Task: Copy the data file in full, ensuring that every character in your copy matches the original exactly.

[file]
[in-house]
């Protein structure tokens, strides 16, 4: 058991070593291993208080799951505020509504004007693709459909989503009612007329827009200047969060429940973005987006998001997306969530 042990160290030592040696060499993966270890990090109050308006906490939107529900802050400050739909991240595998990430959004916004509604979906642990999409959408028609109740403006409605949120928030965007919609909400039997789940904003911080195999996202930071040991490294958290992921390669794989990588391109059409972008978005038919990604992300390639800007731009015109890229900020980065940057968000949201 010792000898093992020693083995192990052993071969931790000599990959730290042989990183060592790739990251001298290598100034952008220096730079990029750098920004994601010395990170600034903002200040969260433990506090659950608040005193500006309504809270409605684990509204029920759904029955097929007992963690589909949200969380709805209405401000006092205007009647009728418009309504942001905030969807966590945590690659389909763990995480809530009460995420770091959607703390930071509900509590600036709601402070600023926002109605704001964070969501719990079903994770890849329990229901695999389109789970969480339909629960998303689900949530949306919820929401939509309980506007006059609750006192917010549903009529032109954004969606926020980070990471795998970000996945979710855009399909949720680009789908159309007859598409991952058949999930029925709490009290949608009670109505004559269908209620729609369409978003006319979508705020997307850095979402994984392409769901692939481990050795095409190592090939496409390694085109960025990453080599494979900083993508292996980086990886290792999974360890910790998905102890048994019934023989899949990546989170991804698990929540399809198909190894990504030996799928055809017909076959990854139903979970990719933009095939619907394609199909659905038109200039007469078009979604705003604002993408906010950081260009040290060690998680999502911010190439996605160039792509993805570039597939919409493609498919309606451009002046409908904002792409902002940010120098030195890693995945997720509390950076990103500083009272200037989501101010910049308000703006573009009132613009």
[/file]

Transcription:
[in-house]
């Protein structure tokens, strides 16, 4: 058991070593291993208080799951505020509504004007693709459909989503009612007329827009200047969060429940973005987006998001997306969530 042990160290030592040696060499993966270890990090109050308006906490939107529900802050400050739909991240595998990430959004916004509604979906642990999409959408028609109740403006409605949120928030965007919609909400039997789940904003911080195999996202930071040991490294958290992921390669794989990588391109059409972008978005038919990604992300390639800007731009015109890229900020980065940057968000949201 010792000898093992020693083995192990052993071969931790000599990959730290042989990183060592790739990251001298290598100034952008220096730079990029750098920004994601010395990170600034903002200040969260433990506090659950608040005193500006309504809270409605684990509204029920759904029955097929007992963690589909949200969380709805209405401000006092205007009647009728418009309504942001905030969807966590945590690659389909763990995480809530009460995420770091959607703390930071509900509590600036709601402070600023926002109605704001964070969501719990079903994770890849329990229901695999389109789970969480339909629960998303689900949530949306919820929401939509309980506007006059609750006192917010549903009529032109954004969606926020980070990471795998970000996945979710855009399909949720680009789908159309007859598409991952058949999930029925709490009290949608009670109505004559269908209620729609369409978003006319979508705020997307850095979402994984392409769901692939481990050795095409190592090939496409390694085109960025990453080599494979900083993508292996980086990886290792999974360890910790998905102890048994019934023989899949990546989170991804698990929540399809198909190894990504030996799928055809017909076959990854139903979970990719933009095939619907394609199909659905038109200039007469078009979604705003604002993408906010950081260009040290060690998680999502911010190439996605160039792509993805570039597939919409493609498919309606451009002046409908904002792409902002940010120098030195890693995945997720509390950076990103500083009272200037989501101010910049308000703006573009009132613009």